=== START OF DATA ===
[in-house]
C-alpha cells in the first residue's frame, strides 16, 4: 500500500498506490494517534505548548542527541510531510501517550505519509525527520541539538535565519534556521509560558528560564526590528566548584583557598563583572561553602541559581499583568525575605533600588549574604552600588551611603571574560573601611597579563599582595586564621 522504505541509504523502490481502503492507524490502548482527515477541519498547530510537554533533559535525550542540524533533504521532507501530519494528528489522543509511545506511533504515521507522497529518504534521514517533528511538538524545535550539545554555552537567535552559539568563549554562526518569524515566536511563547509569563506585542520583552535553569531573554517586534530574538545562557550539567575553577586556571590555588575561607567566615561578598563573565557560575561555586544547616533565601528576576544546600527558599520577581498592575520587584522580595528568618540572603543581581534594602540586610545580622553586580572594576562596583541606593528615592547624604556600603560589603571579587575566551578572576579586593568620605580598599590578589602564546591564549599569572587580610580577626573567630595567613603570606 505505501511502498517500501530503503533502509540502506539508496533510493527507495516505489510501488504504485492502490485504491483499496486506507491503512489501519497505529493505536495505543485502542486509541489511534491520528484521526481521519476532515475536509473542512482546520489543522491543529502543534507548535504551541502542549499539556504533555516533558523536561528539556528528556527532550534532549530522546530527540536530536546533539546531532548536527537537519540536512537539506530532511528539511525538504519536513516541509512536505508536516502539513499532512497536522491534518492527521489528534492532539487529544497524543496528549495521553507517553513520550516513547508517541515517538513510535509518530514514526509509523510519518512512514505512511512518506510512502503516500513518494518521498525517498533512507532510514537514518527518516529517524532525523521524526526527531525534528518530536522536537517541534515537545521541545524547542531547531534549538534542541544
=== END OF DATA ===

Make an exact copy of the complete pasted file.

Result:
[in-house]
C-alpha cells in the first residue's frame, strides 16, 4: 500500500498506490494517534505548548542527541510531510501517550505519509525527520541539538535565519534556521509560558528560564526590528566548584583557598563583572561553602541559581499583568525575605533600588549574604552600588551611603571574560573601611597579563599582595586564621 522504505541509504523502490481502503492507524490502548482527515477541519498547530510537554533533559535525550542540524533533504521532507501530519494528528489522543509511545506511533504515521507522497529518504534521514517533528511538538524545535550539545554555552537567535552559539568563549554562526518569524515566536511563547509569563506585542520583552535553569531573554517586534530574538545562557550539567575553577586556571590555588575561607567566615561578598563573565557560575561555586544547616533565601528576576544546600527558599520577581498592575520587584522580595528568618540572603543581581534594602540586610545580622553586580572594576562596583541606593528615592547624604556600603560589603571579587575566551578572576579586593568620605580598599590578589602564546591564549599569572587580610580577626573567630595567613603570606 505505501511502498517500501530503503533502509540502506539508496533510493527507495516505489510501488504504485492502490485504491483499496486506507491503512489501519497505529493505536495505543485502542486509541489511534491520528484521526481521519476532515475536509473542512482546520489543522491543529502543534507548535504551541502542549499539556504533555516533558523536561528539556528528556527532550534532549530522546530527540536530536546533539546531532548536527537537519540536512537539506530532511528539511525538504519536513516541509512536505508536516502539513499532512497536522491534518492527521489528534492532539487529544497524543496528549495521553507517553513520550516513547508517541515517538513510535509518530514514526509509523510519518512512514505512511512518506510512502503516500513518494518521498525517498533512507532510514537514518527518516529517524532525523521524526526527531525534528518530536522536537517541534515537545521541545524547542531547531534549538534542541544